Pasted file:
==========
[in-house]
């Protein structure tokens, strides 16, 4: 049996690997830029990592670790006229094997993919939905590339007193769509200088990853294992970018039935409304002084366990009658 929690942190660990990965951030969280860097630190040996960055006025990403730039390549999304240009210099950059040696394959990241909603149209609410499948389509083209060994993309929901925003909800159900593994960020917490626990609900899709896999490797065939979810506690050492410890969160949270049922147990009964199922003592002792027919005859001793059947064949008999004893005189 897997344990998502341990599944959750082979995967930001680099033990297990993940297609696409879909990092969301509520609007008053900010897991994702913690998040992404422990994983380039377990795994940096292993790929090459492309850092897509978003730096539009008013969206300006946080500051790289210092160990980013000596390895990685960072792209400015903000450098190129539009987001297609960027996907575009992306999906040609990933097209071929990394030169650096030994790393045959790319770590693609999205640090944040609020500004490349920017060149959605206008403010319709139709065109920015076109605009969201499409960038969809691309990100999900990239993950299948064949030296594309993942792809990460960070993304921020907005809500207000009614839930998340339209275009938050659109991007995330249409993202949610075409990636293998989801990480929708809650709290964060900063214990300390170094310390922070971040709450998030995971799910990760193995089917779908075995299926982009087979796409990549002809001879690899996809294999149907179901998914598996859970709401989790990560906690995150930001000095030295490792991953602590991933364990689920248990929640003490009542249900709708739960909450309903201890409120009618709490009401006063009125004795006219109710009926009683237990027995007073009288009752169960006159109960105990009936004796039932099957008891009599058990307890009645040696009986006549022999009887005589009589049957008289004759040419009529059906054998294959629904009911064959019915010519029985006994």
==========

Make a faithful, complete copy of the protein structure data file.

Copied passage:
[in-house]
């Protein structure tokens, strides 16, 4: 049996690997830029990592670790006229094997993919939905590339007193769509200088990853294992970018039935409304002084366990009658 929690942190660990990965951030969280860097630190040996960055006025990403730039390549999304240009210099950059040696394959990241909603149209609410499948389509083209060994993309929901925003909800159900593994960020917490626990609900899709896999490797065939979810506690050492410890969160949270049922147990009964199922003592002792027919005859001793059947064949008999004893005189 897997344990998502341990599944959750082979995967930001680099033990297990993940297609696409879909990092969301509520609007008053900010897991994702913690998040992404422990994983380039377990795994940096292993790929090459492309850092897509978003730096539009008013969206300006946080500051790289210092160990980013000596390895990685960072792209400015903000450098190129539009987001297609960027996907575009992306999906040609990933097209071929990394030169650096030994790393045959790319770590693609999205640090944040609020500004490349920017060149959605206008403010319709139709065109920015076109605009969201499409960038969809691309990100999900990239993950299948064949030296594309993942792809990460960070993304921020907005809500207000009614839930998340339209275009938050659109991007995330249409993202949610075409990636293998989801990480929708809650709290964060900063214990300390170094310390922070971040709450998030995971799910990760193995089917779908075995299926982009087979796409990549002809001879690899996809294999149907179901998914598996859970709401989790990560906690995150930001000095030295490792991953602590991933364990689920248990929640003490009542249900709708739960909450309903201890409120009618709490009401006063009125004795006219109710009926009683237990027995007073009288009752169960006159109960105990009936004796039932099957008891009599058990307890009645040696009986006549022999009887005589009589049957008289004759040419009529059906054998294959629904009911064959019915010519029985006994």